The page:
Wakatta!

Like Eureka!, only cooler

Seven Languages in Seven Weeks Prolog Day 1

The third language in the series is Prolog. I first encountered it at university many years ago, and found it a really exciting and different language.

The exercises we had to do at the time were significantly more complex (computing symbolic derivatives and integrals) that what the book proposes, so I have to say I didn’t really learn anything.

About Prolog

Prolog is really different. A lot of languages claim to be, but with unification and backtracking as the core control mechanisms, Prolog certainly stands apart.

Basically, Prolog could be seen as a kind of database engine: it is possible to define relations that represent set of facts, as in the Relational model. But the notion of rules takes Prolog beyond that: each rules defines how to create new facts from known ones (either defined, or previously created from rules too); and each query is an attempt to find a fact that matches the query terms.

Given the definition above, it might seem surprising that Prolog could be good for anything but logic. Yet this is a Turing Complete language, and there are many other areas where a Prolog solution can feel quite natural.

Still, logic is the main strength of Prolog (which comes from the French Programmation Logique), and a number of limitations of the implementations restricts it to that niche.

A note on building GNU Prolog 1.4.0 on MacOS X 10.7 (Lion)

The book recommends using GNU Prolog (for reasons that will become clear on Day 3), but I have been using SWI Prolog since I first needed a reliable Prolog engine at university, so I started the exercises with the latter.

Eventually, I tried to port my code to GNU Prolog, and found that it would crash. In practice, this is what the error looks like:

1
2
3
4
5
6
GNU Prolog 1.4.0
By Daniel Diaz
Copyright (C) 1999-2011 Daniel Diaz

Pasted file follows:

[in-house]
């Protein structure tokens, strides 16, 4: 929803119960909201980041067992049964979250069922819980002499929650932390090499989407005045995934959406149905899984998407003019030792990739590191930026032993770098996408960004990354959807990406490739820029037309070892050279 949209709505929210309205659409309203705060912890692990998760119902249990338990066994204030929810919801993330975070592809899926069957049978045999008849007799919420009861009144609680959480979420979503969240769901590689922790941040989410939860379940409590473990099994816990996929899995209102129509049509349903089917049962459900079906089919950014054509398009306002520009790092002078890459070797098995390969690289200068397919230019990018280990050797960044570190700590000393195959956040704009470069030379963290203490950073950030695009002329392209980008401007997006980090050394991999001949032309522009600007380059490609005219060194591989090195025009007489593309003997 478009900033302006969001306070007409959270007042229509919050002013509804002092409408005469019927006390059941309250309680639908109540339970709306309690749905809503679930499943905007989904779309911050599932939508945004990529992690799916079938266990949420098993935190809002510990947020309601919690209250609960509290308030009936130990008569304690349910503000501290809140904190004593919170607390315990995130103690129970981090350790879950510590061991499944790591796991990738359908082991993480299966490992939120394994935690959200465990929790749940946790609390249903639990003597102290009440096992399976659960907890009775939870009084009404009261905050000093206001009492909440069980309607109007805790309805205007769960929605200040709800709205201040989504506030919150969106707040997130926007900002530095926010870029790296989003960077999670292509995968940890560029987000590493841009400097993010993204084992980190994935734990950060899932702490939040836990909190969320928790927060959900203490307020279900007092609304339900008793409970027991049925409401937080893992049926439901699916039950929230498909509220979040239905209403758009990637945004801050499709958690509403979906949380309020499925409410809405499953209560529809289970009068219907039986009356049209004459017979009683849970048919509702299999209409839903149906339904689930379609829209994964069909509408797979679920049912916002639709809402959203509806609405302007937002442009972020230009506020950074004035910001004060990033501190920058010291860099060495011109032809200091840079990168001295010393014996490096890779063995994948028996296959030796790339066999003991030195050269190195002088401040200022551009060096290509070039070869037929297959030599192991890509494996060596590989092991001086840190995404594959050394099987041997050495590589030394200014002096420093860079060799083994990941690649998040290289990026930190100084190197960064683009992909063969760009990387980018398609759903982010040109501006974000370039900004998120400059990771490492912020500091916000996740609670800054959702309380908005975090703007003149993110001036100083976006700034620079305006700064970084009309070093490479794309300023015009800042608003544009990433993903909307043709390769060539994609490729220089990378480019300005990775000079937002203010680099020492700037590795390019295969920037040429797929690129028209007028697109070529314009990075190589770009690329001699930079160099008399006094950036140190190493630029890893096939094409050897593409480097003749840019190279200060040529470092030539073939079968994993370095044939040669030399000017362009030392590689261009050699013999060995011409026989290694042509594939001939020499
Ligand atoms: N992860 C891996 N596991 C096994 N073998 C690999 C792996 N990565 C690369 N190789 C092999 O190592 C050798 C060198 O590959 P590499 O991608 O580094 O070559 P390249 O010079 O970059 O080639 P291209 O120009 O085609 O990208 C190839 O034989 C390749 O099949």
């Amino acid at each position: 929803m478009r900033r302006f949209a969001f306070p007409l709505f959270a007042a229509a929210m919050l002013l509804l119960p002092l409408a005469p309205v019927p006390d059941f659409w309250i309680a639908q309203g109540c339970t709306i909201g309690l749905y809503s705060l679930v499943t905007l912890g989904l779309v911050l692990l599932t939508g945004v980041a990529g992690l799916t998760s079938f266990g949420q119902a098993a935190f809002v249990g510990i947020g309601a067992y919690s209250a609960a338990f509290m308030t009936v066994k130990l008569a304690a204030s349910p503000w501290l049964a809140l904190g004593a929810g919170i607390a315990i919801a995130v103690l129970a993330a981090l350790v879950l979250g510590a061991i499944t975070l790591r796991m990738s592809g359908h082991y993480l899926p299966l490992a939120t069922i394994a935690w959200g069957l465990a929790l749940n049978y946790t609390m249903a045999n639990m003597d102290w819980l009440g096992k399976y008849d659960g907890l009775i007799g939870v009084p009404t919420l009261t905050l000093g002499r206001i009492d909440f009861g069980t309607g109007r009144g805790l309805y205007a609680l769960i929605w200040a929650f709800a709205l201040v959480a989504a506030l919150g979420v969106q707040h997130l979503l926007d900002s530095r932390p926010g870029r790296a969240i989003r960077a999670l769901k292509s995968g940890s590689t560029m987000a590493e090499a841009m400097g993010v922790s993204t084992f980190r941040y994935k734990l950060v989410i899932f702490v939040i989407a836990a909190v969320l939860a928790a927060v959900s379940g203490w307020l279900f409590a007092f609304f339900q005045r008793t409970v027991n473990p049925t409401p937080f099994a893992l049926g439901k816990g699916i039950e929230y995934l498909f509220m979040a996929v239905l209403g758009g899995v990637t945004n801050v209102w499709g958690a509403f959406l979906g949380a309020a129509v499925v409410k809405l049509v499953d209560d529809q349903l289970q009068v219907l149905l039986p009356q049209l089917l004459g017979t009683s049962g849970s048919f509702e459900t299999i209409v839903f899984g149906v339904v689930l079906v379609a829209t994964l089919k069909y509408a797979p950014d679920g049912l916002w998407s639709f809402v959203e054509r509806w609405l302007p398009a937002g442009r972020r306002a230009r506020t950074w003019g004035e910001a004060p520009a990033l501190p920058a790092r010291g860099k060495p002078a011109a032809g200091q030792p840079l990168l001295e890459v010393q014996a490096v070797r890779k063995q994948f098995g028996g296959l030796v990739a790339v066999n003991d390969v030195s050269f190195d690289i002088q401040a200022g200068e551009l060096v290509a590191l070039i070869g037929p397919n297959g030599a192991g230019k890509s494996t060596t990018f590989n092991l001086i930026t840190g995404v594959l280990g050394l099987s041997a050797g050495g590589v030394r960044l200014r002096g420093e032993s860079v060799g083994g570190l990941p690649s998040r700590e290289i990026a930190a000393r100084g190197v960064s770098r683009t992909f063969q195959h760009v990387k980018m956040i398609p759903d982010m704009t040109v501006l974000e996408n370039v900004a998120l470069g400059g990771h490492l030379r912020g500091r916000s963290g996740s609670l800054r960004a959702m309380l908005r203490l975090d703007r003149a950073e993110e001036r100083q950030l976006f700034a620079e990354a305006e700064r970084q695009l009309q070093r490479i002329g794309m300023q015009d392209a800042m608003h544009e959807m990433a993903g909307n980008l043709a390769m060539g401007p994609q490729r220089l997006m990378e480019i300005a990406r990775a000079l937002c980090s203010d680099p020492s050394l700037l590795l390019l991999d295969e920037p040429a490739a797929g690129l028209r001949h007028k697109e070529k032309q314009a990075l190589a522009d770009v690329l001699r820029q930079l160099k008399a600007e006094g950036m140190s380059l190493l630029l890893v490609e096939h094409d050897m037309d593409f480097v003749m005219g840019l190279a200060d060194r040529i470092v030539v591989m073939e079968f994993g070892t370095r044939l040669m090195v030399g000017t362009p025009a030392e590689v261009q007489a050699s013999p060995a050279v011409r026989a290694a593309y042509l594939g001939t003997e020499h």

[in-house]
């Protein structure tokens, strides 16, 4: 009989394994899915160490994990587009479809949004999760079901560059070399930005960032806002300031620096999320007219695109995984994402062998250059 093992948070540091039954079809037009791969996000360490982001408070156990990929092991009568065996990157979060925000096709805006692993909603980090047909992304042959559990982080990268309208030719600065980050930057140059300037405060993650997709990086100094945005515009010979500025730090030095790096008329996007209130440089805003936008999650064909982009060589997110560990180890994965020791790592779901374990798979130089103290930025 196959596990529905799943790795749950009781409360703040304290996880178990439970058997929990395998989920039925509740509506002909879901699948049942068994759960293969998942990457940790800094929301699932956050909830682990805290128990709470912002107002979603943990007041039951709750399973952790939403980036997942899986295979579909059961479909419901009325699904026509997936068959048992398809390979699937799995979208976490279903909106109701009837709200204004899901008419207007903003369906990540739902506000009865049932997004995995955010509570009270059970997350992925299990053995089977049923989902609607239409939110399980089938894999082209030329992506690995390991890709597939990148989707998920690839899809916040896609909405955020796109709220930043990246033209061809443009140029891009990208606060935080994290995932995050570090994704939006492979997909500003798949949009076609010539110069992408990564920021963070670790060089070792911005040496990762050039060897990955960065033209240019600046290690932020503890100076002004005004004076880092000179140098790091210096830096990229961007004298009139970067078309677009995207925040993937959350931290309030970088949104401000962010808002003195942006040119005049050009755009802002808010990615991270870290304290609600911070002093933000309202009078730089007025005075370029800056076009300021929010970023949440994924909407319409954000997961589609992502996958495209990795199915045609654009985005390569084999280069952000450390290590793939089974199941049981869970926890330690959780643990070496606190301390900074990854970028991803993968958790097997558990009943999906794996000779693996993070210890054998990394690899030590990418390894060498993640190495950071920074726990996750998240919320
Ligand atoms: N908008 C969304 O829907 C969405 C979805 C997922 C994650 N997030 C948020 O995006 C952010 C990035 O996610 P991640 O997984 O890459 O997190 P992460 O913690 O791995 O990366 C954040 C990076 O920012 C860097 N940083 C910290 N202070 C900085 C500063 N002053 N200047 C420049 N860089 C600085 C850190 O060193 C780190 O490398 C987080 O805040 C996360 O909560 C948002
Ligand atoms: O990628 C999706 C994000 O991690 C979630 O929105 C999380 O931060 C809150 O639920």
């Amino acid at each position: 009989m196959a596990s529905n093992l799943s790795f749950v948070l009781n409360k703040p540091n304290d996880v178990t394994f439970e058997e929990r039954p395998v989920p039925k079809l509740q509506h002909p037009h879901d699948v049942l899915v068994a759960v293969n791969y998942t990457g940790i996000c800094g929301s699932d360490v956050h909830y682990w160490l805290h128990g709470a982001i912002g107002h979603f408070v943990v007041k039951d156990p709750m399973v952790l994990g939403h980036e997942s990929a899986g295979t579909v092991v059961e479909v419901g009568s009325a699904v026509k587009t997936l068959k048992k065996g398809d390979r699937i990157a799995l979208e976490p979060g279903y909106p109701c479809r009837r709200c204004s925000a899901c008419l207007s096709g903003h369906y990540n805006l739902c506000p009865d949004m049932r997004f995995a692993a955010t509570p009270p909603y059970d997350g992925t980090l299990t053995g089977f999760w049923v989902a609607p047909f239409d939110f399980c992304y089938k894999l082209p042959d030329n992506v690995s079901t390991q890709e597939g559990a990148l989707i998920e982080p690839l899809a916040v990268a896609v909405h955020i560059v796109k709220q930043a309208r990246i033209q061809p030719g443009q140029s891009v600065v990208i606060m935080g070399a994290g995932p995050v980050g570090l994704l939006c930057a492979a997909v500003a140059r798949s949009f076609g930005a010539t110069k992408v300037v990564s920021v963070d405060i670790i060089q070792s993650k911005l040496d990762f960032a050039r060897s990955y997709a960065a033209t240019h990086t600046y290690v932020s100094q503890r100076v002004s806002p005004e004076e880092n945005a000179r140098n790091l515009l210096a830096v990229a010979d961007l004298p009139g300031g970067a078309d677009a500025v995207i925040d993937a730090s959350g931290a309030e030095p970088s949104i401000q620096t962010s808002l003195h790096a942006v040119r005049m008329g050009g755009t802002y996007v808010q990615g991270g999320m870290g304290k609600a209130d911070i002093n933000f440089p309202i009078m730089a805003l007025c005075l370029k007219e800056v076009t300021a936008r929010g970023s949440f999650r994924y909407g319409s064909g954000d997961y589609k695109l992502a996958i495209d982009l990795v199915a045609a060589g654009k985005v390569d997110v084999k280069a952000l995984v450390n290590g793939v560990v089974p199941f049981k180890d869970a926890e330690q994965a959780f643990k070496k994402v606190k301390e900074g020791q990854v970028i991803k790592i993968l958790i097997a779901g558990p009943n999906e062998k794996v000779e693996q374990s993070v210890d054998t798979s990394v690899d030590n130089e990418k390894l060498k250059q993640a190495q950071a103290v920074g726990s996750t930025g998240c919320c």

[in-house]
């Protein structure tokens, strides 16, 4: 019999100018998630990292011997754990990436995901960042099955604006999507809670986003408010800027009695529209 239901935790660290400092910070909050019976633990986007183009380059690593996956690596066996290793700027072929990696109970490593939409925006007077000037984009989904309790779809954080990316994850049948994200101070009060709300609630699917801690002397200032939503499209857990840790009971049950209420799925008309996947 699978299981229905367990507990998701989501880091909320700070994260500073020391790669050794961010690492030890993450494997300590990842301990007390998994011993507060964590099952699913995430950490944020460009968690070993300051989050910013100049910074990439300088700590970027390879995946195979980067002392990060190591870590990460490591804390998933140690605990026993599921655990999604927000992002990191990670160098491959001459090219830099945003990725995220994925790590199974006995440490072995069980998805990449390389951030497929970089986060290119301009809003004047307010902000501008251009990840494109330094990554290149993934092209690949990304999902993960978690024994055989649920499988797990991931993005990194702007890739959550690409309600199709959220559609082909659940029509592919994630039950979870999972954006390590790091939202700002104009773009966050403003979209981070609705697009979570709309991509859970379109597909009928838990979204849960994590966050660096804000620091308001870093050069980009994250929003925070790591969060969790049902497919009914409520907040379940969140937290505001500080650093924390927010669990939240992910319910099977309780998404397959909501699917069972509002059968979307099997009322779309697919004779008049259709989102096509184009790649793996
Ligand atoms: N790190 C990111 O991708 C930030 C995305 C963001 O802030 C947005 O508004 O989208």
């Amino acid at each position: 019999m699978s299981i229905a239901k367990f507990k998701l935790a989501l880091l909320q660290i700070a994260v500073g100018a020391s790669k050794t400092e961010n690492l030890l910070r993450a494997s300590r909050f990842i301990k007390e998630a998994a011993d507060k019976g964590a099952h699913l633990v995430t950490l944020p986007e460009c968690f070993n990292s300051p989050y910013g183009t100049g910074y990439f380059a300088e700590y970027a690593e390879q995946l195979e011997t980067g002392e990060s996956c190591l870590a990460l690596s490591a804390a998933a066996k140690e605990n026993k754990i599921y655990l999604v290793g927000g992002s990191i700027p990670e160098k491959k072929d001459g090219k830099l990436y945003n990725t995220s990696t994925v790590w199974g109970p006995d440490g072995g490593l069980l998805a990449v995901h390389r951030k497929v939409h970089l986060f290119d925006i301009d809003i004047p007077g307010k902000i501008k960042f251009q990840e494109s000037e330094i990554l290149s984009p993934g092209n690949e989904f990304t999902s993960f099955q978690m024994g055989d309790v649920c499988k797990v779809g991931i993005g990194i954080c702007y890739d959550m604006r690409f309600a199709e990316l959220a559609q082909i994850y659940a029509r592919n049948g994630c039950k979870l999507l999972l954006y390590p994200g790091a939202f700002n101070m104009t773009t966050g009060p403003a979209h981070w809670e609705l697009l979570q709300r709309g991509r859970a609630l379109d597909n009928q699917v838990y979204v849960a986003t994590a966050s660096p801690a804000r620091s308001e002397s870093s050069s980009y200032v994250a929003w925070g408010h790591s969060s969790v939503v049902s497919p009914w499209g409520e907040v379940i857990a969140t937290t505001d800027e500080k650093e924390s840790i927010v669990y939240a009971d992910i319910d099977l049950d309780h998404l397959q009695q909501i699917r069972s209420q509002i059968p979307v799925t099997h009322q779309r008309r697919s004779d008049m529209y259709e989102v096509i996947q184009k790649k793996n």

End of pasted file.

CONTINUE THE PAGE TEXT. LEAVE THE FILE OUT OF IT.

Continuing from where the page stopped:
| ?- I1 is 1 + 1.

Fatal Error: Segmentation Violation

In other words, a basic arithmetic operation causes a segmentation fault.

Fortunately, the users-prolog mailing list had the answer: Lion uses llvm-gcc by default, which causes problems for a number of software packages.

I use Homebrew to install new packages; the formula for GNU Prolog contains a declaration that requires the build to use gcc instead of llvm-gcc. But because gcc is actually llvm-gcc, somehow this declaration is not working. So, digging a bit deeper, I found another post with the solution: an explicit --use-gcc flag.

So with the following:

1
sudo brew install gnu-prolog --use-gcc

GNU Prolog compiles into something useable.

Exercises

The exercises today are very basic,

A knowledge base about books

Rather than a collection of my favourite books (which would take too long), I just input a few from the Pragmatic Bookshelf:

Book Knowledge Base (books.pl) download
1
2
3
4
5
6
7
8
9
10
11
% book(A, B) means A wrote book B

book(bruce_tate, seven_languages_in_seven_weeks).
book(dave_thomas, programming_ruby).
book(chad_fowler, programming_ruby).
book(andy_hunt, programming_ruby).
book(chad_fowler, rails_recipes).
book(chad_fowler, the_passionate_programmer).
book(andy_hunt, pragmatic_thinking_and_learning).
book(andy_hunt, pragmatic_unit_testing).
book(andy_hunt, practices_of_an_agile_developer).

Querying it:

Querying the book knowledge base
1
2
3
4
5
6
7
8
9
10
11
| ?- book(andy_hunt, B).

B = programming_ruby ? a

B = pragmatic_thinking_and_learning

B = pragmatic_unit_testing

B = practices_of_an_agile_developer

yes

The a after the first answer is the command to display all the solutions.

Music Knowledge Base

Music Knowledge Base (music.pl) download
1
2
3
4
5
6
7
8
9
10
11
12
13
14
15
16
17
18
19
20
21
22
23
24
% plays(A, B) means A plays B

plays(jimmy_hendrix, guitar).
plays(eric_clapton, guitar).
plays(jimmy_page, guitar).
plays(neil_young, guitar).

plays(diana_krall, piano).
plays(harry_connick_jr, piano).
plays(ray_charles, piano).
plays(jerry_lee_lewis, piano).

% style(A, B) means A plays B style music

style(jimmy_hendrix, rock).
style(jimmy_page, rock).
style(neil_young, rock).
style(jerry_lee_lewis, rock).

style(diana_krall, jazz).
style(harry_connick_jr, jazz).

style(rays_charles, blues).
style(eric_clapton, blues).

Then finding all the known guitar players is just:

Guitar Players
1
2
3
4
5
6
7
8
9
10
11
| ?- plays(A, guitar).

A = jimmy_hendrix ? a

A = eric_clapton

A = jimmy_page

A = neil_young

no

Not an exercise, but just to highlight the similarity with the relational model, here is a kind of join:

Rock Piano Players
1
2
3
4
5
| ?- style(A, rock), plays(A, piano).

A = jerry_lee_lewis ? a

no

And this wraps up Day 1.

Comments